17Jan
By: Cherry Birch On: January 17, 2022

‘Deck the halls with boughs of holly

Fa-la-la-la-la, la-la-la-la

‘Was the season to be jolly’

Whilst this might have been a wonderful time of year for many of us, it might also have been the season of spend, spend, spend …………fa –la –la- la – la – la! If you are anything like me, then it was  the time of year when your credit card got a real work out! If not, was it AfterPay or Zip?

We all joke about this, but unfortunately there is another more concerning side. Maybe the pain does not hit until the credit card statements arrive in January, or you need to make your first BNPL payment, but nevertheless at some point we will all have to pay for all our generosity with our presents or those irresistible sale bargains we picked up! I do not want to be the party pooper and burst your Christmas cracker, but please consider this – Australian households are holding three times as much debt on average than they did 30 years ago. The AFR published an article in December 2021 which stated that Australian households are the second-most indebted in the world, according to new data published by the International Monetary Fund.

So how has Covid affected household debt? The RBA’s January 2022 Chart Pack on the Australian Economy and Financial Markets published that household debt to disposable income ratio is currently around 1.8x, but if you look at the graph below, you’ll see there was a decline in the last year or two. This is a direct result of lockdown with households spending less by not going out. The Australian Prudential Regulation Authority (APRA) has recently said that Australian’s are almost 4 years ahead on their mortgages as a result.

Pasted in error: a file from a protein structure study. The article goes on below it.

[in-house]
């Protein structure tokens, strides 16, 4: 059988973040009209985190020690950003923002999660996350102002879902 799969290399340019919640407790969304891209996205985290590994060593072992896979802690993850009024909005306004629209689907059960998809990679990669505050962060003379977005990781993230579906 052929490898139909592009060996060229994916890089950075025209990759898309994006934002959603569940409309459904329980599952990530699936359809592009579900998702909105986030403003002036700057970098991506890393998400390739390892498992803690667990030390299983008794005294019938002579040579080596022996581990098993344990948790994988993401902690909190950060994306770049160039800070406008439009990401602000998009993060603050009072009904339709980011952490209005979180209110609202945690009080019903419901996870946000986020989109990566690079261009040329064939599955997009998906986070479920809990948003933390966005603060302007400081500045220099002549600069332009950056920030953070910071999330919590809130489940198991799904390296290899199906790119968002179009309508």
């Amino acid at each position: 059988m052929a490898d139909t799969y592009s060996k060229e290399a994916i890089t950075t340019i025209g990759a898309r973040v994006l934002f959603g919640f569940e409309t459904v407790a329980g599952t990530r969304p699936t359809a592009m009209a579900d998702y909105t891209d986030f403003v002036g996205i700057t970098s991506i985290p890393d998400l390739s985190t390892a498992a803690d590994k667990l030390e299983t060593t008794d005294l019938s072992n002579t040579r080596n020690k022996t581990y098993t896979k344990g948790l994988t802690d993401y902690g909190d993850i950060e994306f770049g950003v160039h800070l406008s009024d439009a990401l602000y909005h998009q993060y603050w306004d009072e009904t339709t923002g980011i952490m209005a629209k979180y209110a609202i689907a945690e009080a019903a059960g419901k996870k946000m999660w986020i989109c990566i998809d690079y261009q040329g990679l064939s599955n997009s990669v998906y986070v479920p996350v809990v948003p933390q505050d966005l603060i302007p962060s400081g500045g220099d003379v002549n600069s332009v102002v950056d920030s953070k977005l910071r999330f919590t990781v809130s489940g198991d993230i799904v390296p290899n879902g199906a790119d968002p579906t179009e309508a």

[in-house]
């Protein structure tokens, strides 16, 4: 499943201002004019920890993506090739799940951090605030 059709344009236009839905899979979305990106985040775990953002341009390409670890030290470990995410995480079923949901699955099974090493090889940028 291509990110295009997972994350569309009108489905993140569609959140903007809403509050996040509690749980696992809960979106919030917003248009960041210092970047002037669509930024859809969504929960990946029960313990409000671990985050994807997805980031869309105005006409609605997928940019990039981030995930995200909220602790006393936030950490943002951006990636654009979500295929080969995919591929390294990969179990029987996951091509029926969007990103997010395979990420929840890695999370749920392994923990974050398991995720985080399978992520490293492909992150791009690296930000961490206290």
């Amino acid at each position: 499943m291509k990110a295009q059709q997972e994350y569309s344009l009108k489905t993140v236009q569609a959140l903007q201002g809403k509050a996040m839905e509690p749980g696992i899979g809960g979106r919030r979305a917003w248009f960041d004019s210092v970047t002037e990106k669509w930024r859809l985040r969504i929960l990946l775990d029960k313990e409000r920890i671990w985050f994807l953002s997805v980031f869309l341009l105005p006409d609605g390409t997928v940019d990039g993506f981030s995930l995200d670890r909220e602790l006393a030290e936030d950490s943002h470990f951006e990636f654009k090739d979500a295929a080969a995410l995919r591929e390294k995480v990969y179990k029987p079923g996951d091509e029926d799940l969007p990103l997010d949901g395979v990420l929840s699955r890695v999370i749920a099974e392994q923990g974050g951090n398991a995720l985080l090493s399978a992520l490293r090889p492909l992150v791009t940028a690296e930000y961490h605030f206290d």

I can understand that retailers have businesses to run and many have had a hard time over the last few years, but what does concern me are the retailers who advertise “Take it today. Take time to pay. Love it forever, pay interest never” (Super Amart) or 60 Months Interest Free. No Deposit. No Interest. With 60 approximately equal payments (Harvey Norman) Of course, there’s then the small print which says that “If there is an outstanding balance after the interest free period ends, interest will be charged at 25.90% p.a”, with “Account service fees of $8.95 per month”. I cannot help thinking that these deals are likely to be taken up by those who can least afford them, and who are already overstretched.

So, is all debt bad? No of course not – after all – I started this article by saying I have been giving my credit card a good work out! However, we need to be able to pay for all these goodies!! I am also conscious that interest rates are very low, but they are going to rise again, and most analysts expect that to happen later this year – despite the RBA insisting it will not be till 2024.

As part of one of the financial courses that we run, we look at personal finance and use a fictitious example of a guy, Nick, who is in big financial trouble – too much debt, some of which has been borrowed from a rather nasty character who is threatening poor Nick with knee capping if he does not get paid immediately! So how do we rescue Nick’s kneecaps? Tough love you may call it but Nick must sell some of his assets so he can pay off some of his debts – obviously starting with the loans with the highest interest rates first. For many of us, the credit card must be the priority.

If this all sounds rather too familiar to you, can I urge you to start 2022 with a clear out. It is amazing how much we manage to accumulate – maybe an eBay/ FB Marketplace session, or a garage sale is overdue. Who knows what you could realise? Some tough love might also be needed to get you back on track.

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